Evolving In the Digital Age: The Importance of Protecting Intellectual Property

Once upon a time, only a newspaper or a broadcaster needed to be concerned over lawsuits for defamation or invasion of privacy. But in this Internet Age, every company with a website or social media presence has joined the ranks—and the risks—of the world of publishing.

So, too, rights of publicity and copyrights were once the principal domain of the entertainment industry.  But now  retailers, banks, and manufacturers have discovered that they, too, own valuable copyrights—indeed, some of our biggest copyright cases have involved disputes within traditional industries that are now hotbeds of intellectual property litigation. And then there is the field of trademarks. These key company assets—those instantly recognizable symbols of you and your brand that can be worth more than your company’s physical assets—are now even more important and more vulnerable in the Digital Age.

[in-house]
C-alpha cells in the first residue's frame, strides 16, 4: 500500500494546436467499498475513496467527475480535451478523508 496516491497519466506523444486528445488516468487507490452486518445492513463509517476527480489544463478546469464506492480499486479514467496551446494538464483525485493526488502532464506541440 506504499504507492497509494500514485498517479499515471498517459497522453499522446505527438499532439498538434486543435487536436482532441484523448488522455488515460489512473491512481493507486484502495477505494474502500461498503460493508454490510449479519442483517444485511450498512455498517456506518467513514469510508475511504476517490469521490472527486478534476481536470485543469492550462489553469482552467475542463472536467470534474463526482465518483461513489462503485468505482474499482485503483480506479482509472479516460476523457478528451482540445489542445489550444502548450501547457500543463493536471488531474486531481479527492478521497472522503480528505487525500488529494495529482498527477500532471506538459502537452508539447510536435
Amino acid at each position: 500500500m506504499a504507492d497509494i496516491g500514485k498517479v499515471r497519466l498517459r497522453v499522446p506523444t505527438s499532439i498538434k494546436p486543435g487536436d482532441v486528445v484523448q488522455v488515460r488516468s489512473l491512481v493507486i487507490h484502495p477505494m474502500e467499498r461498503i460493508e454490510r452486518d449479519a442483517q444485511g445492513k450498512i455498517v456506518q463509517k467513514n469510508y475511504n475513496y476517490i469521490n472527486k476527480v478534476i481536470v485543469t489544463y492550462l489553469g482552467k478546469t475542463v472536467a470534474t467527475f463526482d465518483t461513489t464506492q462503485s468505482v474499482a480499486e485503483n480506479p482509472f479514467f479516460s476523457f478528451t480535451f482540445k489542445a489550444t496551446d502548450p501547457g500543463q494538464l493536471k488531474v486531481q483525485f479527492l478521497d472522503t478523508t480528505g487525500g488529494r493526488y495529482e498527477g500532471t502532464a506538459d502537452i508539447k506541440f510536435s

About Capes Sokol

At Capes Sokol, we strive to find the best solutions to our client's legal problems and to turn even complex challenges into opportunities. That’s why each member of our St. Louis-based team is committed to looking at every issue from multiple angles. We bring teamwork and collaboration across disciplines. We take the time to listen and understand our clients' industries, problems and challenges. And then we apply deep legal knowledge, experience and creativity all leading to strategies and execution that just make sense.

The choice of a lawyer is an important decision and should not be based solely upon advertisements.